Research published in the February Journal of Dairy Science indicates that the feed management of high-producing dairy herds has a few things in common.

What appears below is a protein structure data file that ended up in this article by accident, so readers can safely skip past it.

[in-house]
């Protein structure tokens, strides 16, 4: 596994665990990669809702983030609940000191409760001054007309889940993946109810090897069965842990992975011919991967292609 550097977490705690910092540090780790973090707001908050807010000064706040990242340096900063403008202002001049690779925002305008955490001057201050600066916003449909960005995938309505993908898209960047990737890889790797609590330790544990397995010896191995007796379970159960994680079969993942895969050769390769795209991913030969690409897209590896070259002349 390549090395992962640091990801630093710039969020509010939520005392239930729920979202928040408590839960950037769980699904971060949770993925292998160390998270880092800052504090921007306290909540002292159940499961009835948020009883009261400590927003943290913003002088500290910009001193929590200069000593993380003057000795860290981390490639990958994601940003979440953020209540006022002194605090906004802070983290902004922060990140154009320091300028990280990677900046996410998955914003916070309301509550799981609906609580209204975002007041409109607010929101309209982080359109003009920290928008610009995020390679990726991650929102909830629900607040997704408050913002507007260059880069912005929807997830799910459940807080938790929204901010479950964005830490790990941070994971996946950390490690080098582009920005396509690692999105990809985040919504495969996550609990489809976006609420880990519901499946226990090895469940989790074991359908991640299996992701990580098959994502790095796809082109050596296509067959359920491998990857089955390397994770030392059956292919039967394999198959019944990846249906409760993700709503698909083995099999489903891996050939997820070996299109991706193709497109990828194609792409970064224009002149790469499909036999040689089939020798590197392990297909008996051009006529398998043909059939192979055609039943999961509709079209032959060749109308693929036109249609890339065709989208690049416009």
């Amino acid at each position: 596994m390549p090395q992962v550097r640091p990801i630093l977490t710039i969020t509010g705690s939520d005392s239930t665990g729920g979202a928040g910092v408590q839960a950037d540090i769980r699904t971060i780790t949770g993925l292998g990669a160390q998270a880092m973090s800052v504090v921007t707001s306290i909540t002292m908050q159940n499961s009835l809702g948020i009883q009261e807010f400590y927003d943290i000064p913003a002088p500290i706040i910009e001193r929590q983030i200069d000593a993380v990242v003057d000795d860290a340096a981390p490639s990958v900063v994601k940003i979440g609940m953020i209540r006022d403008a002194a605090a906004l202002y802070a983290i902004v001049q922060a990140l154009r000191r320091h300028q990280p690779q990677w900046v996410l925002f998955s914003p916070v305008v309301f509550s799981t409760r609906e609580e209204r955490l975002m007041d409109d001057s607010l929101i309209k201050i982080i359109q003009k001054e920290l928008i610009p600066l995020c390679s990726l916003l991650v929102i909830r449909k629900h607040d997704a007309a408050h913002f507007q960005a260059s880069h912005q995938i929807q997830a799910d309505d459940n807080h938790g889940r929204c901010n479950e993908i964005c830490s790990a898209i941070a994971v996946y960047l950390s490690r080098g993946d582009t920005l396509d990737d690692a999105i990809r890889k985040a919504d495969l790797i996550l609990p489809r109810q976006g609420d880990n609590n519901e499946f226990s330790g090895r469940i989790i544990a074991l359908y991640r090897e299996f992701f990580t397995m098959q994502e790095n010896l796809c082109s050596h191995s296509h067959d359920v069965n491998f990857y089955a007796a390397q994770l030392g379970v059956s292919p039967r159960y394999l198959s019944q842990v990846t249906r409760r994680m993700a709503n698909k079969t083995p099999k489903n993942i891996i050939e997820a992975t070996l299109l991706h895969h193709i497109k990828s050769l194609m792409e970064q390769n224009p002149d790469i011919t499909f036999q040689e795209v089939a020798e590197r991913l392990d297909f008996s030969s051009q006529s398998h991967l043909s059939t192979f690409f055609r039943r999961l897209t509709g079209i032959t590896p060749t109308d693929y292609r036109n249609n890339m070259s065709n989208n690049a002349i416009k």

Fifty Minnesota free-stall dairy herds were randomly selected for observation. University of Minnesota scientists found that 70 percent of the farms fed cows once a day, while 22 percent fed cows twice daily. Only 8 percent fed cows three times a day. Meanwhile, feed was pushed up to cows more than five times a day. Corn silage was the most common forage, and all rations contained adequate amounts of neutral detergent fiber (NDF) and crude protein. All farms fed their high-production group a TMR, and water was provided in water troughs. The researchers found that ration NDF content changed over time, and that this change was associated with some feeding management and TMR characteristics that could easily be modified to achieve better feed utilization and cow productivity — namely, watching particle size and increasing feeding from once a day to twice a day.